Bar Rules

Formal Advisory Opinion No. 03-3

Ethics & Discipline / Advisory Opinions / Formal Advisory Opinions / Formal Advisory Opinion No. 03-3

STATE BAR OF GEORGIA
ISSUED BY THE FORMAL ADVISORY OPINION BOARD
PURSUANT TO RULE 4-403 ON JANUARY 6, 2004
FORMAL ADVISORY OPINION NO. 03-3


QUESTION PRESENTED:


    Is it ethically permissible for an attorney to enter into a "solicitation agreement" with a financial investment adviser under which the attorney, in return for referring a client to the adviser, receives fees based on a percentage of gross fees paid by the client to the adviser?

SUMMARY ANSWER:


    While it may be possible to structure a solicitation agreement to comply with ethical requirements, it would be both ethically and legally perilous to attempt to do so.  In addition to numerous other ethical concerns, Rule 1.7 Conflicts of Interest: General Rule, would require at a minimum that a "solicitation agreement" providing referral fees to the attorney be disclosed to the client in writing in a manner sufficient to permit the client to give informed consent to the personal interest conflict created by the agreement after having the opportunity to consult with independent counsel.  Comment 6 to Rule 1.7 provides: "A lawyer may not allow related business interest to affect representation by, for example, referring clients to an enterprise in which the lawyer has an undisclosed business interest."  Additionally, the terms of the "solicitation agreement" must be such that the lawyer will exercise his or her independent professional judgment in deciding whether or not to refer a particular client to the financial investment adviser.  Prudentially, this would require the lawyer to document each referral in such a way as to be able to demonstrate that the referral choice was not dictated by the lawyer's financial interests but by the merits of the institution to whom the client was referred.  The agreement must not obligate the attorney to reveal confidential information to the adviser absent the consent of the client; the fees paid to the attorney under the agreement must not be structured in such a way as to create a financial interest adverse to the client or otherwise adversely affect the client, and the agreement must itself be in compliance with other laws the violation of which would be a violation of Rule 8.4 Misconduct, especially those laws concerning the regulation of securities enforceable by criminal sanctions.  This is not an exhaustive list of ethical requirements in that the terms of particular agreements may generate other ethical concerns.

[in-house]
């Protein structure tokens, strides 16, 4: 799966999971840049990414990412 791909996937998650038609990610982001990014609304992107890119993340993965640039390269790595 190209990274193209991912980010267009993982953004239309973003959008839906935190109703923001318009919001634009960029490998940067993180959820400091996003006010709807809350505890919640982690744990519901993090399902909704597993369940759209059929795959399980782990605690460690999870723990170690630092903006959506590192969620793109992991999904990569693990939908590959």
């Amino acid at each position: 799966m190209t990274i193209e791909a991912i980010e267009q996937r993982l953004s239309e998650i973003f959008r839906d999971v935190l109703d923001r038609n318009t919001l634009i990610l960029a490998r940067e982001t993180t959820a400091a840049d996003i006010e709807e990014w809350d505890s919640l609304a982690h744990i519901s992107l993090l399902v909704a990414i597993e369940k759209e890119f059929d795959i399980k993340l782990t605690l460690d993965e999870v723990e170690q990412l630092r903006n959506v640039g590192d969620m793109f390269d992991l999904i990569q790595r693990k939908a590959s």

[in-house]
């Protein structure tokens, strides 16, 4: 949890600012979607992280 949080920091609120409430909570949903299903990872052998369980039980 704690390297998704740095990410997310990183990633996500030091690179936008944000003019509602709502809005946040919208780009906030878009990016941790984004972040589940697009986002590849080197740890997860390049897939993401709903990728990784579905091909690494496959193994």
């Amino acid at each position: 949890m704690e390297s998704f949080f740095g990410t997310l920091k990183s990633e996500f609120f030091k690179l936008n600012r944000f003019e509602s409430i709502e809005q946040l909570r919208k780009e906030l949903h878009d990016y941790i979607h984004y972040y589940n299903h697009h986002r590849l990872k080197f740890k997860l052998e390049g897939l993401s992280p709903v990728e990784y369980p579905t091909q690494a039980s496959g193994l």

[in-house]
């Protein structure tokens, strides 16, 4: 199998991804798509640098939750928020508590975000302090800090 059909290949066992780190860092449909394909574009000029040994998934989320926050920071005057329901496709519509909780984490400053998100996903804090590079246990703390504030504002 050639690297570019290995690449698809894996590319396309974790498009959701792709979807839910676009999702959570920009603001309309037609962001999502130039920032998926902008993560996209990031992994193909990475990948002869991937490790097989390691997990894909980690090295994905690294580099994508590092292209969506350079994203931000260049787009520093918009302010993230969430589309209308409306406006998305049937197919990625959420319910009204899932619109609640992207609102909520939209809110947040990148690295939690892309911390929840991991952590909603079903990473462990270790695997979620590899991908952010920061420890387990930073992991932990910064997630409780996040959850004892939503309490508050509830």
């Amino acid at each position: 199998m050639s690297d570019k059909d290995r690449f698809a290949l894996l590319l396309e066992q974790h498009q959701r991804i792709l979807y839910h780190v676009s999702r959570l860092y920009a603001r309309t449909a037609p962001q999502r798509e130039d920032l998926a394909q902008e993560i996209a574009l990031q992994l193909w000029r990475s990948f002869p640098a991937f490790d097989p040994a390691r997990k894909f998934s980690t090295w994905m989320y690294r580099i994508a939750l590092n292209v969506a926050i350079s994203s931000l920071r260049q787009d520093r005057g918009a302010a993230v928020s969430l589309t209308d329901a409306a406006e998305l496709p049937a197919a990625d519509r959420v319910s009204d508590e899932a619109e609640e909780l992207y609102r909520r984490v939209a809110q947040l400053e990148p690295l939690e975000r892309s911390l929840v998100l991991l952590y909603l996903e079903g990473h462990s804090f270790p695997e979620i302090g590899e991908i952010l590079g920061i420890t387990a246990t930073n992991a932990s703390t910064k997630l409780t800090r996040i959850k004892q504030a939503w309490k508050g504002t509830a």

OPINION:


    "Anytime a lawyer's financial or property interests could be affected by advice the lawyer gives a client, the lawyer had better watch out." ABA/BNA Lawyers Manual on Professional Conduct 51:405.  In the circumstances described in the Question Presented, a lawyer, obligated to exercise independent professional judgment on behalf of a client in deciding if a referral is appropriate and deciding to whom to make the referral, would be in a situation in which his or her financial interests would be affected by the advice given.  This conflict between the obligation of independent professional judgment and the lawyer's financial interest is governed by Rule of Professional Conduct 1.7 which provides, in relevant part, that:

(A) A lawyer shall not represent or continue to represent a client if there is a significant risk that the lawyer's own interests . . . will materially or adversely affect the representation of the client . . . .

    The Committee is guided in its interpretation of this provision in these circumstances by Comment 6 to Rule 1.7:

A lawyer may not allow related business interests to affect representation, for example, by referring clients to an enterprise in which the lawyer has an undisclosed interest.